Accurately classifying each type of worker in your employ is not only essential for avoiding recordkeeping and payroll errors, it’s also necessary for maintaining compliance with ever-changing regulations. While employers can cut labor costs considerably by claiming more independent contractors, doing so makes a significant impact on state and federal tax revenue and therefore carries heavy penalties for misclassification. Carefully managing and recording which workers are filling specific roles for your organization is one of the more important compliance considerations for any HR manager.
As the American workforce continues to become more nuanced and payroll practices get fine-tuned, identifying a pay structure that works best for your particular organization becomes increasingly challenging. HR professionals find themselves in a unique position to assess the inner workings of a business, and to present effective payroll practices that will help the organization stay productive and profitable.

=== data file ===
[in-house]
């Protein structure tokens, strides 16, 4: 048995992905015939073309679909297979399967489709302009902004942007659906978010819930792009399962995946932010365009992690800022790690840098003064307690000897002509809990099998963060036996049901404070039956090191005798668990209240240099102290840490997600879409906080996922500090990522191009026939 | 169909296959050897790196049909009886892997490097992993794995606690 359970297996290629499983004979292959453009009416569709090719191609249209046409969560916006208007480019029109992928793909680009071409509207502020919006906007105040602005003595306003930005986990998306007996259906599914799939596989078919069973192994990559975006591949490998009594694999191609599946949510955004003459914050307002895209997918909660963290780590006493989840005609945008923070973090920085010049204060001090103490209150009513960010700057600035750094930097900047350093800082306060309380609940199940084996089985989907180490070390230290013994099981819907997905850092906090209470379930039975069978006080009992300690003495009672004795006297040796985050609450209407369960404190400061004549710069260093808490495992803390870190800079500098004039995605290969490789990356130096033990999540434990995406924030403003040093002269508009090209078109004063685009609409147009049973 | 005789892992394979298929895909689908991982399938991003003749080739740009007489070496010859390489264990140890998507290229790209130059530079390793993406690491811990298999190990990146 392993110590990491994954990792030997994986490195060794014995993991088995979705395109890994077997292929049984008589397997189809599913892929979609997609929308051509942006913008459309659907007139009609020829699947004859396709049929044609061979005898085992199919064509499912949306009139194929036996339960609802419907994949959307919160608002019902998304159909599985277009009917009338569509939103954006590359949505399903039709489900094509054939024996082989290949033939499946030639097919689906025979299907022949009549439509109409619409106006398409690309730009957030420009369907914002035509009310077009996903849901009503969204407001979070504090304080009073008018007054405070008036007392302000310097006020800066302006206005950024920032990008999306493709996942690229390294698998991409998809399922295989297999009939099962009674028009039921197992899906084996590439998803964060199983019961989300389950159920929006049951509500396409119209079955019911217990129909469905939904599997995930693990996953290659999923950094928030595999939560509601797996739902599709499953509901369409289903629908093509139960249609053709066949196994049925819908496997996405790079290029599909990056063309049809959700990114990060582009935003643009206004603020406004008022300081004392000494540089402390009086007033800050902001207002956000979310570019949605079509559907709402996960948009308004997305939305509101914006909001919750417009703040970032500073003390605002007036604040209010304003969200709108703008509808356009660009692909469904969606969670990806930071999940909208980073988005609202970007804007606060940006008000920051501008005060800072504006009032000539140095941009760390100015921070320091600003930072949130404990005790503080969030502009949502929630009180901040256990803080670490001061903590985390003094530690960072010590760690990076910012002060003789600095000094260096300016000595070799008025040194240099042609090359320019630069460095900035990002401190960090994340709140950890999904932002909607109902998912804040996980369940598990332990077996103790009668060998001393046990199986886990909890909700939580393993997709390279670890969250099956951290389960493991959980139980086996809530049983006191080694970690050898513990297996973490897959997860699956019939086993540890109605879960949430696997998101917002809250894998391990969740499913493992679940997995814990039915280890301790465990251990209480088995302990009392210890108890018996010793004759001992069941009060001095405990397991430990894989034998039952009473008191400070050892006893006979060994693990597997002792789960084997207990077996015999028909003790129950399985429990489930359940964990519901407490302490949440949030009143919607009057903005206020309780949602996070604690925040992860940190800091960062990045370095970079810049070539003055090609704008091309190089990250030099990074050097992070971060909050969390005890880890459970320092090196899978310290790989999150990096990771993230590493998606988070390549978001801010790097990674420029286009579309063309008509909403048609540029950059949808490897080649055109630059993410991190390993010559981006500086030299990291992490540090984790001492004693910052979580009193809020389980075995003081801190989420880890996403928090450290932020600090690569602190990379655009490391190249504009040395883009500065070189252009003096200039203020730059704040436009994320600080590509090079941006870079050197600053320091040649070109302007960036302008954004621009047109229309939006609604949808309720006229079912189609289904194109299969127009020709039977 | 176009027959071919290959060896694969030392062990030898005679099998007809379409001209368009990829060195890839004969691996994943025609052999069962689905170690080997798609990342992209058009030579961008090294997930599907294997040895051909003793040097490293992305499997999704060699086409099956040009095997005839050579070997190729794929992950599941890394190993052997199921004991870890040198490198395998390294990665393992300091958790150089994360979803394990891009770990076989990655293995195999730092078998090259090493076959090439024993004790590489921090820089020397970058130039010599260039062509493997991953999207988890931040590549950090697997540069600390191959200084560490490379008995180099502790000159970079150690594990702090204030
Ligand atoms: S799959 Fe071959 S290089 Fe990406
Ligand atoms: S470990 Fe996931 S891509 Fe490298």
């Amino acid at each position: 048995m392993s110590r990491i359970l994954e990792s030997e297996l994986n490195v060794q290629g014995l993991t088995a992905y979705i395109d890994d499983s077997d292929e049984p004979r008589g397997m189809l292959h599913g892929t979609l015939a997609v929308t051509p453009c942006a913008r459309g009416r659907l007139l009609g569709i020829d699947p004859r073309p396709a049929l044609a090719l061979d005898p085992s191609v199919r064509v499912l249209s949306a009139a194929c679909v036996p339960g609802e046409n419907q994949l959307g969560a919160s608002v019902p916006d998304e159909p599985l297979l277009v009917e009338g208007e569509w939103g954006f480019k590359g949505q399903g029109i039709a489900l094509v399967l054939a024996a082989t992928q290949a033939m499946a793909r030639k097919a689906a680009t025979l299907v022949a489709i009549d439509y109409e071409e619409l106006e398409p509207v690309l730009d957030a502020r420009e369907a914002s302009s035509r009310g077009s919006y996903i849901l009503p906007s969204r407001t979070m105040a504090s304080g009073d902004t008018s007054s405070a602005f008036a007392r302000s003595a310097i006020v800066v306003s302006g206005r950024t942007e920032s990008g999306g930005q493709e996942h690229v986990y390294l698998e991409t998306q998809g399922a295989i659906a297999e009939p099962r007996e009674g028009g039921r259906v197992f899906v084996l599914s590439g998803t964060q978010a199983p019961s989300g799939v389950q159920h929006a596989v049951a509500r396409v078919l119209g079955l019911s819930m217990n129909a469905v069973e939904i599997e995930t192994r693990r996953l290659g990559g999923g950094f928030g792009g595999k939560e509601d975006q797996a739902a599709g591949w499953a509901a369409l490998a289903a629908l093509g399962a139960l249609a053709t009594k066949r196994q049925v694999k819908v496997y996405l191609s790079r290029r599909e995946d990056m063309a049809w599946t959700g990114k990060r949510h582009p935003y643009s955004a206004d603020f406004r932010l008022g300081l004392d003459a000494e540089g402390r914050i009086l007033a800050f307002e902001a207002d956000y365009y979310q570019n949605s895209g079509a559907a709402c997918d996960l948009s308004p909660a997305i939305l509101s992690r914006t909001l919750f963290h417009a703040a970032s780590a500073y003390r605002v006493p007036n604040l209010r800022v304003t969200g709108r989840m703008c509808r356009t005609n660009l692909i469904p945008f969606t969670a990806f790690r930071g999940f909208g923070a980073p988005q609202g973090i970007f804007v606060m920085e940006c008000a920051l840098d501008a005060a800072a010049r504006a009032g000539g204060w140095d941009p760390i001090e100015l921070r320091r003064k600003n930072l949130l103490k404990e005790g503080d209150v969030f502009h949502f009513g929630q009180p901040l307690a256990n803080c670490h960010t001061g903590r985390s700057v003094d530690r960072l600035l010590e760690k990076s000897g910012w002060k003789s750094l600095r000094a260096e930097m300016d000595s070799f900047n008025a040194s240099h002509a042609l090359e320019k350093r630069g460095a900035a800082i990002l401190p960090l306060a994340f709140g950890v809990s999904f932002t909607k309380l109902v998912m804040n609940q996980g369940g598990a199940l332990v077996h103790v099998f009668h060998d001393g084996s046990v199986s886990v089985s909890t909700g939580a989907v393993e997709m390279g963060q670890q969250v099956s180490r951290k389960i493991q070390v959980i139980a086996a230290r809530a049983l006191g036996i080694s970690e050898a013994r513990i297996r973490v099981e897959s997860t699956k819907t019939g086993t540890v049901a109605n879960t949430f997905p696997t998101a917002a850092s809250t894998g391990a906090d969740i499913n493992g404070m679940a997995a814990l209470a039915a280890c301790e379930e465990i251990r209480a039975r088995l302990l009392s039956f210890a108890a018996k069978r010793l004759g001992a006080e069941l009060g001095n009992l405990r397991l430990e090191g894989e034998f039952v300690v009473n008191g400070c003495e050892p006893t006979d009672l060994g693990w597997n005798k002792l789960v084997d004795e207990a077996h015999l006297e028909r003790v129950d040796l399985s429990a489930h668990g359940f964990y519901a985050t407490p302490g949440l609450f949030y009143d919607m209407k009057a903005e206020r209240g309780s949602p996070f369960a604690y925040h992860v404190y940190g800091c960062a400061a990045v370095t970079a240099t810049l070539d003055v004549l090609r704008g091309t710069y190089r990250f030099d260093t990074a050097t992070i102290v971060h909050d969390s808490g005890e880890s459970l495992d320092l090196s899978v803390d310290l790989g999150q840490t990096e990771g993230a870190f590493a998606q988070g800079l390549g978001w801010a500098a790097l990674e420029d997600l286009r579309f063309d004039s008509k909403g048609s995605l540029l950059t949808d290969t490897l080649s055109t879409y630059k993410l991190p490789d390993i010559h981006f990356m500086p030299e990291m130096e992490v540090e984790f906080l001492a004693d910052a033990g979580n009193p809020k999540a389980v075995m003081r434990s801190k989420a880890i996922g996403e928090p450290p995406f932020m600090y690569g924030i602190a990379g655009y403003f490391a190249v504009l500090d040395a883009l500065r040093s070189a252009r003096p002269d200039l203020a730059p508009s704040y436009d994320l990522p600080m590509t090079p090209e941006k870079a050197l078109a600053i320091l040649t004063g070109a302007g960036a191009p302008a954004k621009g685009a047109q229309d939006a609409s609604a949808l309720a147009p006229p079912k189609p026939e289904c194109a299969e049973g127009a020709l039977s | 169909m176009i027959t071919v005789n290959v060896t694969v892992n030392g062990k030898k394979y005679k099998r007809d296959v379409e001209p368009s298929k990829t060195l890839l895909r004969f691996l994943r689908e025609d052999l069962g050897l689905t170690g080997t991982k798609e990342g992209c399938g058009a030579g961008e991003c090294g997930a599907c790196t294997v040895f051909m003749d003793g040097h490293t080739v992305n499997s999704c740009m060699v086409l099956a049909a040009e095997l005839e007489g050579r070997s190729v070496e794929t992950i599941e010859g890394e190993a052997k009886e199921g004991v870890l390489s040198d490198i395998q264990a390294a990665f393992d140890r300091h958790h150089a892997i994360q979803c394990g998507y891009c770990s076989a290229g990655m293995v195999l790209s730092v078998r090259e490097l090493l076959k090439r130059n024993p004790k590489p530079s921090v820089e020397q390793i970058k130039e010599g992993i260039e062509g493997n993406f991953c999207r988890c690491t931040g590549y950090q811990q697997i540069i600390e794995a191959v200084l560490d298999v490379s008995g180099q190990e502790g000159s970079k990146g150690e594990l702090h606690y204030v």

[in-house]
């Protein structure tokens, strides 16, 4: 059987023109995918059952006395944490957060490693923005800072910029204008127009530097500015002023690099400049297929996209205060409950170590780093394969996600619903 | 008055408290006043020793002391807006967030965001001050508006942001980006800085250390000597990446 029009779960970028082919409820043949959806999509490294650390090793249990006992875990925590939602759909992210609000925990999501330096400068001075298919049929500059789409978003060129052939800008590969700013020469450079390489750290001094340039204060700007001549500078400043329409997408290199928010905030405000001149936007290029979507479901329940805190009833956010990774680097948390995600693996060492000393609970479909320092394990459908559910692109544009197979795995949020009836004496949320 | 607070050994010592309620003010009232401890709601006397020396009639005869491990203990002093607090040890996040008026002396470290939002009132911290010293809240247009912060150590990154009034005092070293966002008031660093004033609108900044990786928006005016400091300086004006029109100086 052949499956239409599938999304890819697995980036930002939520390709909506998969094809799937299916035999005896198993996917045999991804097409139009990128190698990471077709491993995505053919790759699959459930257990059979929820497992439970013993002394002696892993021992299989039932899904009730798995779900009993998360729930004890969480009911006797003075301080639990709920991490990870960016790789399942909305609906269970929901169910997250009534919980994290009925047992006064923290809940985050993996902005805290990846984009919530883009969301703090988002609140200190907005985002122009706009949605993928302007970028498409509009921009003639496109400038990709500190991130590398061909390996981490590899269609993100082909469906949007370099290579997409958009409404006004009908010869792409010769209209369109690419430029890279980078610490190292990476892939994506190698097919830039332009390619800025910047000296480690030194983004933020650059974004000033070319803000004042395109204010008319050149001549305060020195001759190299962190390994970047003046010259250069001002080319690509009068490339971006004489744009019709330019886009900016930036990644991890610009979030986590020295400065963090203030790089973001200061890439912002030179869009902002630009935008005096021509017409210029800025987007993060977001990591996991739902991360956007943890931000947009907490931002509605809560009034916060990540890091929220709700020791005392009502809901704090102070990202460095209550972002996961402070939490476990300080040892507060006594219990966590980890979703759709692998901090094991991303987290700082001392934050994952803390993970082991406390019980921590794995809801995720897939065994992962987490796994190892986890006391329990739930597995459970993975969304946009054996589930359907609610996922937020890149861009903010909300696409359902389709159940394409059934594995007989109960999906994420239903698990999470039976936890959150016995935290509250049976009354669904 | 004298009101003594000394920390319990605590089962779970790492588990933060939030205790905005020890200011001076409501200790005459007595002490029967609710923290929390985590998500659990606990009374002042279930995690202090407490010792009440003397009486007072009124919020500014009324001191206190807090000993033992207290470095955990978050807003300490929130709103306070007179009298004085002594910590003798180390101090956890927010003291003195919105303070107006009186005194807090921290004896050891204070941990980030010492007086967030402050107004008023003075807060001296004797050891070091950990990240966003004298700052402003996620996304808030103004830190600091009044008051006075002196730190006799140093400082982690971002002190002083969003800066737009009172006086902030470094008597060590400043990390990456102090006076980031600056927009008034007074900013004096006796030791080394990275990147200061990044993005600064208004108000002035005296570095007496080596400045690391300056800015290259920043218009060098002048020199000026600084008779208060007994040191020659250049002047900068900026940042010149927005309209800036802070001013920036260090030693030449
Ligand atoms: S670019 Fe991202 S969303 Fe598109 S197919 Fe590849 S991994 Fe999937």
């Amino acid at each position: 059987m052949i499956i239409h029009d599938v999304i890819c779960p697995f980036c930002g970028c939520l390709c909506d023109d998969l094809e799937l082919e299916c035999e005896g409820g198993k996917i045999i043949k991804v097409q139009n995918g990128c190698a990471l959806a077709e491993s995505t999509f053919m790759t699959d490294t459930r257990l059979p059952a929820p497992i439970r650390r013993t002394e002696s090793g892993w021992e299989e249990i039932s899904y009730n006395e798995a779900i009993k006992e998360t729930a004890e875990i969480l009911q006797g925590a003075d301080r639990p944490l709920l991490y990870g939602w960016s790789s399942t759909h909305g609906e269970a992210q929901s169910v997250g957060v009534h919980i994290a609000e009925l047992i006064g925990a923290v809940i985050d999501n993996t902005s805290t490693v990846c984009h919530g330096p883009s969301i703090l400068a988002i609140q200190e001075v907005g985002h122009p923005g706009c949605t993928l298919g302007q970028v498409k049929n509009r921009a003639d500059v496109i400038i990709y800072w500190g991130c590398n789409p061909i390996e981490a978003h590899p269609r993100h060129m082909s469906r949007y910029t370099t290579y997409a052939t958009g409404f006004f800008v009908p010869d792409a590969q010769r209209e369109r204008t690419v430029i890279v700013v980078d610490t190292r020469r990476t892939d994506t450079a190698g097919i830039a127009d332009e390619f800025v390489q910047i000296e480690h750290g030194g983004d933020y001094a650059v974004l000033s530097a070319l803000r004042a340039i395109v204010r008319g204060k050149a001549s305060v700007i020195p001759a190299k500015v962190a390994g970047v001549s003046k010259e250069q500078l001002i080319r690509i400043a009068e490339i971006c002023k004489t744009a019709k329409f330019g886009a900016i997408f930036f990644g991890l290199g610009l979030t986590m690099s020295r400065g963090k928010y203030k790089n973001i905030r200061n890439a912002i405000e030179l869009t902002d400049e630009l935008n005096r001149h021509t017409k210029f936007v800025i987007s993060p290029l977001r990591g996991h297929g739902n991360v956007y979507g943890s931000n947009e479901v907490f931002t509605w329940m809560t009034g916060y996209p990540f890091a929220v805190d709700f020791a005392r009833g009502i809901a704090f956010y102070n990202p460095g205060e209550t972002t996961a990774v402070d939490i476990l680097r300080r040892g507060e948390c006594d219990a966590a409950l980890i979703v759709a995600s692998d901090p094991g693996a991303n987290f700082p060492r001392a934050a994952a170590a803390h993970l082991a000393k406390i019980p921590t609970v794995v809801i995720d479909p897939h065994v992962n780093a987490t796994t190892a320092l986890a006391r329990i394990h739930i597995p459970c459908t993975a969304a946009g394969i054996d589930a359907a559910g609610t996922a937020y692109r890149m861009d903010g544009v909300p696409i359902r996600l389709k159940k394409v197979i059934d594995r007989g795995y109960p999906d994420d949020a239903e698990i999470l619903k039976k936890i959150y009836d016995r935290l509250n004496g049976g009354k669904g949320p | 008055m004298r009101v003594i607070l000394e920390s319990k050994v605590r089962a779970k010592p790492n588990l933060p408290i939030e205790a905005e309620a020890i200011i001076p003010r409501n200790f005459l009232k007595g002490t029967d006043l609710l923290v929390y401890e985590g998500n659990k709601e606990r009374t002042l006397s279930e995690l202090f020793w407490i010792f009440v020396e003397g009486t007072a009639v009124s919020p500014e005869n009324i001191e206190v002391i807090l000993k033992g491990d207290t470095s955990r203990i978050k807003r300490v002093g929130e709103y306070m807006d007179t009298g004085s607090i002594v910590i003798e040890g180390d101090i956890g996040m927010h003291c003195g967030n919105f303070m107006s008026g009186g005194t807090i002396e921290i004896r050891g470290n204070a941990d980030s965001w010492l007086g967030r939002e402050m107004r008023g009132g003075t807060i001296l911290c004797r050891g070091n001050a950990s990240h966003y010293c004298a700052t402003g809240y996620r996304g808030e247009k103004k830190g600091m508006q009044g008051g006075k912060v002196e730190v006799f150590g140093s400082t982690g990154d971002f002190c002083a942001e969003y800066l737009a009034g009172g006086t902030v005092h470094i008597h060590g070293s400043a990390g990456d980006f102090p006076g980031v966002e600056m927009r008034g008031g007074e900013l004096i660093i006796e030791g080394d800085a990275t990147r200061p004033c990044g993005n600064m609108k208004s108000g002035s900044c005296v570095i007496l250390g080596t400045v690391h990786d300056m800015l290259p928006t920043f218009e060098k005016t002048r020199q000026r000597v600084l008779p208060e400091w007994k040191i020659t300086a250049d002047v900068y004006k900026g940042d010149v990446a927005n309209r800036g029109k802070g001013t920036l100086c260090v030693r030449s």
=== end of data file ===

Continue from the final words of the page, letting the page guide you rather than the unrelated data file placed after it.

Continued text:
Read more about payroll software, performance management, time and attendance, and other key workforce management topics in our blog.
Clark leads the Payroll, Tax, and Mobile product teams at Ascentis. In this role he is responsible for leading the payroll compliance product development life cycle. Clark has experience in building, implementing and maintaining payroll and tax software for employers and payers of all volumes. In addition to payroll, Mr. Sells has product strategy experience in multiple tax regimes including: 1099, FATCA, CRS and ACA. He is a subject matter expert in the area of taxpayer identification number matching, non-wage and state reporting. He is a former chair of the IRPAC’s Employer Information Reporting and Burden Reduction Committee (EIRBR) and former member of the Internal Revenue Service Advisory Committee (IRSAC). Previously in his career he held product management roles at Ceridian, where he focused on the creation of the on-demand payment platforms, an industry principal role at Sovos Compliance, and has worked in various global treasury services roles within Bank of America and Ameriprise Financial.